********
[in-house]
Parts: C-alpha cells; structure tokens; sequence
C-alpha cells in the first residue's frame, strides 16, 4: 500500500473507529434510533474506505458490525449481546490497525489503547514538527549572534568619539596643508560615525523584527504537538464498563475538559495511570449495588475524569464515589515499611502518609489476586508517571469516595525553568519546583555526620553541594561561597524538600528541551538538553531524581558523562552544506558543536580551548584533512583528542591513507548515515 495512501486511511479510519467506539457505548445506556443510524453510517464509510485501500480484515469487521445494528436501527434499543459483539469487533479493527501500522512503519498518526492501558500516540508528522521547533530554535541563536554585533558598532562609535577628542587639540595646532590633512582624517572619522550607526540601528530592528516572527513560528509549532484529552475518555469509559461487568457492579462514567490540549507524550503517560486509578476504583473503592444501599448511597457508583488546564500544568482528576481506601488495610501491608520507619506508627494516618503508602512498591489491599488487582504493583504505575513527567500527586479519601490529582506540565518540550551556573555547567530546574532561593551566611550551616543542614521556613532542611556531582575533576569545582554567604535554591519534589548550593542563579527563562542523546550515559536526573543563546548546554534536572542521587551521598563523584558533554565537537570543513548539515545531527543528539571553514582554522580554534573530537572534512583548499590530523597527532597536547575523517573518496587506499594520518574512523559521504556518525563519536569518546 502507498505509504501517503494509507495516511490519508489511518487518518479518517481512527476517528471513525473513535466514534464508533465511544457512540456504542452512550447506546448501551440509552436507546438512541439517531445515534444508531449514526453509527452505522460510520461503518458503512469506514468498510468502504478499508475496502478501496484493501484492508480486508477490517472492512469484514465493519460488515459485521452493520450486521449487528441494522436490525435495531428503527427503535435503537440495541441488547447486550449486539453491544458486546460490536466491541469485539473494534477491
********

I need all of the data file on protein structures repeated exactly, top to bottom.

[in-house]
Parts: C-alpha cells; structure tokens; sequence
C-alpha cells in the first residue's frame, strides 16, 4: 500500500473507529434510533474506505458490525449481546490497525489503547514538527549572534568619539596643508560615525523584527504537538464498563475538559495511570449495588475524569464515589515499611502518609489476586508517571469516595525553568519546583555526620553541594561561597524538600528541551538538553531524581558523562552544506558543536580551548584533512583528542591513507548515515 495512501486511511479510519467506539457505548445506556443510524453510517464509510485501500480484515469487521445494528436501527434499543459483539469487533479493527501500522512503519498518526492501558500516540508528522521547533530554535541563536554585533558598532562609535577628542587639540595646532590633512582624517572619522550607526540601528530592528516572527513560528509549532484529552475518555469509559461487568457492579462514567490540549507524550503517560486509578476504583473503592444501599448511597457508583488546564500544568482528576481506601488495610501491608520507619506508627494516618503508602512498591489491599488487582504493583504505575513527567500527586479519601490529582506540565518540550551556573555547567530546574532561593551566611550551616543542614521556613532542611556531582575533576569545582554567604535554591519534589548550593542563579527563562542523546550515559536526573543563546548546554534536572542521587551521598563523584558533554565537537570543513548539515545531527543528539571553514582554522580554534573530537572534512583548499590530523597527532597536547575523517573518496587506499594520518574512523559521504556518525563519536569518546 502507498505509504501517503494509507495516511490519508489511518487518518479518517481512527476517528471513525473513535466514534464508533465511544457512540456504542452512550447506546448501551440509552436507546438512541439517531445515534444508531449514526453509527452505522460510520461503518458503512469506514468498510468502504478499508475496502478501496484493501484492508480486508477490517472492512469484514465493519460488515459485521452493520450486521449487528441494522436490525435495531428503527427503535435503537440495541441488547447486550449486539453491544458486546460490536466491541469485539473494534477491